The Value Of The Nicene Creed

For example, consider the Nicene Creed. In many modern evangelical churches, concerns have often been raised about the recitation of the Nicene Creed. Some fear that reciting a humanly constructed creed might elevate it to the status of Scripture, thus diminishing the authority of the Bible itself. Others are concerned about the usage of “catholic church” in the closing sections, while still others feel that the creed is an unprescribed tradition that should be avoided. However, these concerns can be addressed by recognizing that the recitation of the Nicene Creed is a valuable, biblical, ecumenical, historical, and educational practice of the Church.


The Nicene Creed, despite not being on par with Scripture, draws exclusively from biblical language and ideas. It serves as a concise summation of the essential teachings of Scripture. The Nicene Creed is born from the desire to faithfully convey the core tenets of Christianity and oppose heretical groups who would attempt to distort the one true triune God of Scripture. By reciting it, the Church reaffirms these truths, aligning itself with the Word of God. The Creed also holds remarkable educational value. This value becomes evident as we consider its impact on individuals, even the youngest members of the Church.


Imagine a young child diligently memorizing the creed and understanding its significance. This exercise goes beyond rote memorization; it becomes a powerful tool for comprehending the core principles of Christianity. As this child grows, they possess the ability to give a faithful presentation of the Gospel using the framework provided by the Nicene Creed. This creed, in its succinctness, encapsulates the foundational elements of salvation, guiding young minds to grasp the essence of God’s redemptive plan. Thus, the Nicene Creed serves as an educational foundation, equipping believers, young and old, to articulate their faith confidently and accurately.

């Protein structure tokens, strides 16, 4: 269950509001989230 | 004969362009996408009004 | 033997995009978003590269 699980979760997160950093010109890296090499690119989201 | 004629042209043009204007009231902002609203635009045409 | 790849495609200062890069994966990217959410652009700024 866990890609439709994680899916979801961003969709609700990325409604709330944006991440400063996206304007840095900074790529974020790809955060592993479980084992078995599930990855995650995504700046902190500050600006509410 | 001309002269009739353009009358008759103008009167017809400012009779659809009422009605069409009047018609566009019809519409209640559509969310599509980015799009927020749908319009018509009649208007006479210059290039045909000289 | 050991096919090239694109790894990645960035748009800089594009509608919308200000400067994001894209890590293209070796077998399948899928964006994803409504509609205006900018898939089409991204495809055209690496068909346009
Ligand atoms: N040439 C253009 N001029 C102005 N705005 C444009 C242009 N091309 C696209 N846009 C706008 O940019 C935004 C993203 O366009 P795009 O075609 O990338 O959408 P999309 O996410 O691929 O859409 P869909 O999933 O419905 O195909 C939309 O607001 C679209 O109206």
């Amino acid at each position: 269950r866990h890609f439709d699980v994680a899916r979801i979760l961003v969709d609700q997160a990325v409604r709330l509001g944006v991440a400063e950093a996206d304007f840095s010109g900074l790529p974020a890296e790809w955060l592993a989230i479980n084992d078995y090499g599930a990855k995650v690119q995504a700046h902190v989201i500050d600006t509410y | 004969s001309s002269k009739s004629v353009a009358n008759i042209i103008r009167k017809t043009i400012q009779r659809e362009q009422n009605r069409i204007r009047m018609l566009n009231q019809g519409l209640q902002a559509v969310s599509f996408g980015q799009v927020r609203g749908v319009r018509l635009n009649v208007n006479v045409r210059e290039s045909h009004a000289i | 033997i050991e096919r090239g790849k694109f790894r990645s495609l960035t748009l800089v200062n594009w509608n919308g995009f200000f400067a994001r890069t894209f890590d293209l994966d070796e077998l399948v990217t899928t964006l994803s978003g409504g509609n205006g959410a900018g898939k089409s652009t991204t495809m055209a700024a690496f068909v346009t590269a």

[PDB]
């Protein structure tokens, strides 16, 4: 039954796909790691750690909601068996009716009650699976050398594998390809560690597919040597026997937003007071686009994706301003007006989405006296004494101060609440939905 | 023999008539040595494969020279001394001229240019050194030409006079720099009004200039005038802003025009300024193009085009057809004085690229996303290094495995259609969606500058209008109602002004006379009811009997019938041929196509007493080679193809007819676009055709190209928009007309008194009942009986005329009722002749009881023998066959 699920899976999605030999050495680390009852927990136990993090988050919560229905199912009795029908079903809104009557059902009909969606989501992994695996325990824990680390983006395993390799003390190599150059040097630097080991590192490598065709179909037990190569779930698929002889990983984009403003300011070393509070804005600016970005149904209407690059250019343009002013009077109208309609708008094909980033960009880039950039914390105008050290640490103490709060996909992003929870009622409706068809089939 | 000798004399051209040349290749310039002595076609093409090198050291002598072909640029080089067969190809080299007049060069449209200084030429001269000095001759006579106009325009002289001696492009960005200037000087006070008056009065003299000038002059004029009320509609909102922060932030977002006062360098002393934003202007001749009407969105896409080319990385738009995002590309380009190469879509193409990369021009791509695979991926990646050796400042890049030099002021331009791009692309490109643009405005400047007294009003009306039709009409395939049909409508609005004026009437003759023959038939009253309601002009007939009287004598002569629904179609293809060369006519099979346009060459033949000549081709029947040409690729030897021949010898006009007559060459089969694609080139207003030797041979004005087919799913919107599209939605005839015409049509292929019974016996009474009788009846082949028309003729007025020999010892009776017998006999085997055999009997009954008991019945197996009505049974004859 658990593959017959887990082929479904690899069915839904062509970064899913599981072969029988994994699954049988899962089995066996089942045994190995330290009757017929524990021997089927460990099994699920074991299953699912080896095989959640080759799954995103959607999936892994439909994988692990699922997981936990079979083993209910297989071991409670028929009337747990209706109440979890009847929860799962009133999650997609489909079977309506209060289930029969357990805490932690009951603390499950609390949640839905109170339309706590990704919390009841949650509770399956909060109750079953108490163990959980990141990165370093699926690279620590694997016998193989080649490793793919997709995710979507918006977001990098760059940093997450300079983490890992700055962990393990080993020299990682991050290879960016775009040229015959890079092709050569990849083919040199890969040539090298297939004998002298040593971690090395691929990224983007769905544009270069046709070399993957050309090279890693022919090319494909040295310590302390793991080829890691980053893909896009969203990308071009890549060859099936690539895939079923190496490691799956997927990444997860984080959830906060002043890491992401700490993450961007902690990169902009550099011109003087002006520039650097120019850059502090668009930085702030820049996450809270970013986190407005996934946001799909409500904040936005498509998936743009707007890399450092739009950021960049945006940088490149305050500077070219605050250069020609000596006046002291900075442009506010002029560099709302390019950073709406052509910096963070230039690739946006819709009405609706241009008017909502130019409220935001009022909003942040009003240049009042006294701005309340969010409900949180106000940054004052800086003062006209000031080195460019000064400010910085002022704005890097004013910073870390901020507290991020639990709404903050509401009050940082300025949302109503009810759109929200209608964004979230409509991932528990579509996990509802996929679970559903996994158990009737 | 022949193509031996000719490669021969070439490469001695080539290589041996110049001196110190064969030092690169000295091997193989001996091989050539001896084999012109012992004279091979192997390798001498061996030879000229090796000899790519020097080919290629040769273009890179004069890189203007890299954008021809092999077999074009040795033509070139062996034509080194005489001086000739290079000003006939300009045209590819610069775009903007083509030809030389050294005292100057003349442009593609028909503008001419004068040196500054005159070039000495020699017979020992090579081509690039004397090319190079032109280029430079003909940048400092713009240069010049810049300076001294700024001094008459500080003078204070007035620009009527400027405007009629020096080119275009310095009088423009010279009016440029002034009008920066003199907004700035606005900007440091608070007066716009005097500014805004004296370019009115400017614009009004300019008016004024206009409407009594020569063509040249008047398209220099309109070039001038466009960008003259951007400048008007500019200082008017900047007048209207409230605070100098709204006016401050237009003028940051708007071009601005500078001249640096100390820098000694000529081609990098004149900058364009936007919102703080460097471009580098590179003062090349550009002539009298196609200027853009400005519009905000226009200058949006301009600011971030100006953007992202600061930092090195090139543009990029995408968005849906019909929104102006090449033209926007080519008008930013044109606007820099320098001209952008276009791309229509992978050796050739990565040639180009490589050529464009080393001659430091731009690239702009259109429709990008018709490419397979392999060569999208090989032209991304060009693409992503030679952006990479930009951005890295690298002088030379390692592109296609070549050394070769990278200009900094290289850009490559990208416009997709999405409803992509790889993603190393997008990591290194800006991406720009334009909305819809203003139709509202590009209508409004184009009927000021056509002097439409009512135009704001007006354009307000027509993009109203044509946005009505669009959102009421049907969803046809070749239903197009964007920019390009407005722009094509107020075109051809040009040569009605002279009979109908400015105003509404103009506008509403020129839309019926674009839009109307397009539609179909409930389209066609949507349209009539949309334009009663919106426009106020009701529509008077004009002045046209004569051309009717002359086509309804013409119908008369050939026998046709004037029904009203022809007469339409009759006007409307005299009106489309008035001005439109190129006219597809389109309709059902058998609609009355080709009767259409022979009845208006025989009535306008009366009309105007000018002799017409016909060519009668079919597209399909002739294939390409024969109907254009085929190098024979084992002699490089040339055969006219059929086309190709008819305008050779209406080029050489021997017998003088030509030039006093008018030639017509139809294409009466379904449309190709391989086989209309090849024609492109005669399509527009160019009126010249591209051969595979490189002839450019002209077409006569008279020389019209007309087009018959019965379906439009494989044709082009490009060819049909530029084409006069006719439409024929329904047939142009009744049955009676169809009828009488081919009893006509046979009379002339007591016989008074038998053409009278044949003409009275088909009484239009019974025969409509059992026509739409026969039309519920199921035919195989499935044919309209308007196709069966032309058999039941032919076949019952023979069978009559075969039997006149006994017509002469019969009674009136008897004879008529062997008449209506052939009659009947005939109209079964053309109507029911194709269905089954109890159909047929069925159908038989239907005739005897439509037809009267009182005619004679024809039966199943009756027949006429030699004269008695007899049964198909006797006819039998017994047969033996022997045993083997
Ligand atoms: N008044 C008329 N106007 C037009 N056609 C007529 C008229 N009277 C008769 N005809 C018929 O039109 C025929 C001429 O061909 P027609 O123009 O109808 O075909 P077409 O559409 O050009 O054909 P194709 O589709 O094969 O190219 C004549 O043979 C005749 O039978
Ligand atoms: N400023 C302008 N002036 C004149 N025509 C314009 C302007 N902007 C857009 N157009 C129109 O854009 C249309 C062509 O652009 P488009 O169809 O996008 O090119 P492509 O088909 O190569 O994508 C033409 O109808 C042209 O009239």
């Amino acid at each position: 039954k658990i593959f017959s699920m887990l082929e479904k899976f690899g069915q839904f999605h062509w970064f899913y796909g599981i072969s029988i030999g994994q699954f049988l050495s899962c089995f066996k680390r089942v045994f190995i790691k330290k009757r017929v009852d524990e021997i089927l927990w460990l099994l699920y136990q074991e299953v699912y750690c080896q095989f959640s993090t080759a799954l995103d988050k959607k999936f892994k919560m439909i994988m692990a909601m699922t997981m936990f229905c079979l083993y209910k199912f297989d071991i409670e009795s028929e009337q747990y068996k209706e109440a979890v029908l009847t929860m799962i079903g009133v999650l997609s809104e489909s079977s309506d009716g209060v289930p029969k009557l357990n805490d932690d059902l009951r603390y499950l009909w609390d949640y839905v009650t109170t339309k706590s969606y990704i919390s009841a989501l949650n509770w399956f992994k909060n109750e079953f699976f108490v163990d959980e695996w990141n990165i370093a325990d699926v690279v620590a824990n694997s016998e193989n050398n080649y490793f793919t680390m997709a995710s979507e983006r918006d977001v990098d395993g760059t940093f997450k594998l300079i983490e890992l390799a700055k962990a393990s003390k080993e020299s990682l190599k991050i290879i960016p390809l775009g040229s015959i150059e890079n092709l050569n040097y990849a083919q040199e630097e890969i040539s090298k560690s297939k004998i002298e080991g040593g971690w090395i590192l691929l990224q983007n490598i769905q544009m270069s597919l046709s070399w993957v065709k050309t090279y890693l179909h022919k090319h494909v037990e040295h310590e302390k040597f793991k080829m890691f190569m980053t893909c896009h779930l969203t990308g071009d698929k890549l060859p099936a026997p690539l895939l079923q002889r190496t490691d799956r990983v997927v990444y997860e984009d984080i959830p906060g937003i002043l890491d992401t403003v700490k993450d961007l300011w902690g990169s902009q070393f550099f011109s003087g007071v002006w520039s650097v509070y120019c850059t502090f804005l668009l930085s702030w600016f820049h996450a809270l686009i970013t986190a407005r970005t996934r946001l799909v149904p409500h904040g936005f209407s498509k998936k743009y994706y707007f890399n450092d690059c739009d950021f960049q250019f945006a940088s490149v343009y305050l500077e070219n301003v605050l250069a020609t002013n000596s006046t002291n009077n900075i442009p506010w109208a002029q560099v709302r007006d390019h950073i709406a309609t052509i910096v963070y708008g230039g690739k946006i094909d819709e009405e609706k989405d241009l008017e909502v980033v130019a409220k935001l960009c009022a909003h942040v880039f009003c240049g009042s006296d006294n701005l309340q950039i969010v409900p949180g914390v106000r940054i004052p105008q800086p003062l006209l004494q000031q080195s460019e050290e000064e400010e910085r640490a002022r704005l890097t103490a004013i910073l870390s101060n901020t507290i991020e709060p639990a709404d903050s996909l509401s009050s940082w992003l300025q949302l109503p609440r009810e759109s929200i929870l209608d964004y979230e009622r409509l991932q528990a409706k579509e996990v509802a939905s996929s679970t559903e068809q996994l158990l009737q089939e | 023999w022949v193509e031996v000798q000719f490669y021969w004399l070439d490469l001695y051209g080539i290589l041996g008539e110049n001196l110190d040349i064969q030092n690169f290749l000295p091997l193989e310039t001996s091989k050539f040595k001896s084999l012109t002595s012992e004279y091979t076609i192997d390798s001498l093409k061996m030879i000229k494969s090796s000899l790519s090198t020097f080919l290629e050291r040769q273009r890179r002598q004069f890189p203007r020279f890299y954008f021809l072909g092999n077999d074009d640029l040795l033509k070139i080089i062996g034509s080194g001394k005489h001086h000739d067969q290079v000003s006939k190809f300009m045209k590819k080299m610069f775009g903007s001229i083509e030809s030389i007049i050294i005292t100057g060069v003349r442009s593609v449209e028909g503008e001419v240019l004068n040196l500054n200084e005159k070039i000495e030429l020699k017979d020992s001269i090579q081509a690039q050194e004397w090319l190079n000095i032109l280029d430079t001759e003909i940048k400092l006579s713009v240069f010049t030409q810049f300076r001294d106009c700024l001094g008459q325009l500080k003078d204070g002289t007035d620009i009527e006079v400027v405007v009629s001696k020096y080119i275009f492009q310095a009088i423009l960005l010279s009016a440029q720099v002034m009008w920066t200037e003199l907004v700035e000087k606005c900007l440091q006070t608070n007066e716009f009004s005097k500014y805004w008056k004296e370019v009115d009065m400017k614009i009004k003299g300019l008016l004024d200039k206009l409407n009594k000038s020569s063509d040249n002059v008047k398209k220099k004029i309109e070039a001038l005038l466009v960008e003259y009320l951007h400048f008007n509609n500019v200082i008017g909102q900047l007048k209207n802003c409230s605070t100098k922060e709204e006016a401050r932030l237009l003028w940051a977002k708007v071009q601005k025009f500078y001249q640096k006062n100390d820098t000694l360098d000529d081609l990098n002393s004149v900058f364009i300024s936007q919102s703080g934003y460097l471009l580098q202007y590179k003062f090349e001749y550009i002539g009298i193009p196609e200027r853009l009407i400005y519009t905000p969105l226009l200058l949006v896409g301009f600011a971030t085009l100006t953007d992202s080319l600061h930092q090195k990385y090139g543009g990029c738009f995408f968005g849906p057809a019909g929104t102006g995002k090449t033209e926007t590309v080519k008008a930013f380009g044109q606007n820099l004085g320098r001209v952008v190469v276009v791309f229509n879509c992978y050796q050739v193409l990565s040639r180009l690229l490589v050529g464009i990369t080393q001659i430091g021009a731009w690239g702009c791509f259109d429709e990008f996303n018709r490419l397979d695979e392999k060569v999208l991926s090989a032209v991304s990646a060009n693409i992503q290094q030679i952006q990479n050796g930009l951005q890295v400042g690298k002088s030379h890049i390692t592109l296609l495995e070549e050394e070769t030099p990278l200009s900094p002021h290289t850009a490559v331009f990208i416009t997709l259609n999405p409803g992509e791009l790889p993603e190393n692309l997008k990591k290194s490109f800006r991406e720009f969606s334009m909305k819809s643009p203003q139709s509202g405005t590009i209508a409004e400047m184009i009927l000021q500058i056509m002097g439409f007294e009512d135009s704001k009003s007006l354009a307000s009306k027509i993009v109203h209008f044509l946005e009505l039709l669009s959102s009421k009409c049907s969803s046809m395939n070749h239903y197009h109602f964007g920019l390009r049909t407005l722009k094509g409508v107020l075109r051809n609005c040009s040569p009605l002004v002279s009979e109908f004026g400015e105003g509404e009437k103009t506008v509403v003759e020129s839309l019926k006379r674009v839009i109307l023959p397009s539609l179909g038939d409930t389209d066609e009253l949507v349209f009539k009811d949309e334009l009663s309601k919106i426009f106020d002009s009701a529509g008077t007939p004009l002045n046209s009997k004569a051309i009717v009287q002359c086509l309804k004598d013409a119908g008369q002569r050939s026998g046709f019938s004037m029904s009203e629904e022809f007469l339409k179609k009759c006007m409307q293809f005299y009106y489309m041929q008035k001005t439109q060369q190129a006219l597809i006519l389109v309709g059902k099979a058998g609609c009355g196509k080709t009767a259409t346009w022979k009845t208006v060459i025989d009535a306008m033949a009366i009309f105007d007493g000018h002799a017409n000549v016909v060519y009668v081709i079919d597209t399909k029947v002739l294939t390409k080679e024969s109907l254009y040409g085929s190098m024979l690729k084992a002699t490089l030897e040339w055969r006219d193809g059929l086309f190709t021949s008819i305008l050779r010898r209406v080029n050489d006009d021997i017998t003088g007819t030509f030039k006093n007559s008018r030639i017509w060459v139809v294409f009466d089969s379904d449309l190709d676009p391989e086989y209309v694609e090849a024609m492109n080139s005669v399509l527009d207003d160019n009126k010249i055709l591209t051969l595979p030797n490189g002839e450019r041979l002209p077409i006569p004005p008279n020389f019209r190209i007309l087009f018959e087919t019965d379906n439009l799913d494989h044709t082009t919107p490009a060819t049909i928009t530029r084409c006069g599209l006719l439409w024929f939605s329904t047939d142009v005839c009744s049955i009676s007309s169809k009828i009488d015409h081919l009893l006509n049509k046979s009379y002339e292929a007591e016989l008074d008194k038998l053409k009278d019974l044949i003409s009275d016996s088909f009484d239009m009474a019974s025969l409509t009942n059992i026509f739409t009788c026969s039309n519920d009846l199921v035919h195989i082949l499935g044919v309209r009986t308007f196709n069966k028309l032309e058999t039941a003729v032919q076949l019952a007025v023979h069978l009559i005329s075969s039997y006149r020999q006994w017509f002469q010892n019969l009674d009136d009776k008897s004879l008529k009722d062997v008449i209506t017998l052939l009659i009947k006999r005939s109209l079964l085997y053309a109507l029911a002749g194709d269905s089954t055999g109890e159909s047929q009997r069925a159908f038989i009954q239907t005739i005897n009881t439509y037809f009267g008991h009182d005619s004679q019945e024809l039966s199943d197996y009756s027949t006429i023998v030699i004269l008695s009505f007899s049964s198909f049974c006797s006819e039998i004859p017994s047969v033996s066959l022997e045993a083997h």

One of the attributes of the Nicene Creed is its ecumenical nature. It serves as a unifying force, binding Christians across denominational lines under a common confession of faith. The creed excludes those who might outwardly appear Christian but hold divergent beliefs, thereby safeguarding the purity of doctrine. The term “catholic Church” within the creed does not denote Roman Catholicism exclusively; rather, it emphasizes the universal body of believers spanning time and geography. By regularly reciting the Nicene Creed, the Church reinforces its unity in foundational beliefs while distinguishing itself from distortions.


The historical endurance of the Nicene Creed stands as a testament to its significance. For over 1600 years, this creed has found its place in the liturgy of countless churches, serving as a bulwark against theological drift and heresy. It has weathered the storms of time and maintained its relevance in various cultural and theological contexts. The continued use of the Nicene Creed is a reflection of its enduring theological depth and the timeless truths it encapsulates.


Why We Recite The Creed

In conclusion, the Nicene Creed possesses profound value for the Church. It overcomes these modern evangelical concerns by being a biblical, educational, ecumenical, and historical practice. By reciting it, congregations ground themselves in the foundational teachings of the Bible, find unity amidst diversity, and connect with the historical roots of Christianity. This is why we at King’s Fellowship participate in the rich tradition of quoting the creed every Sunday.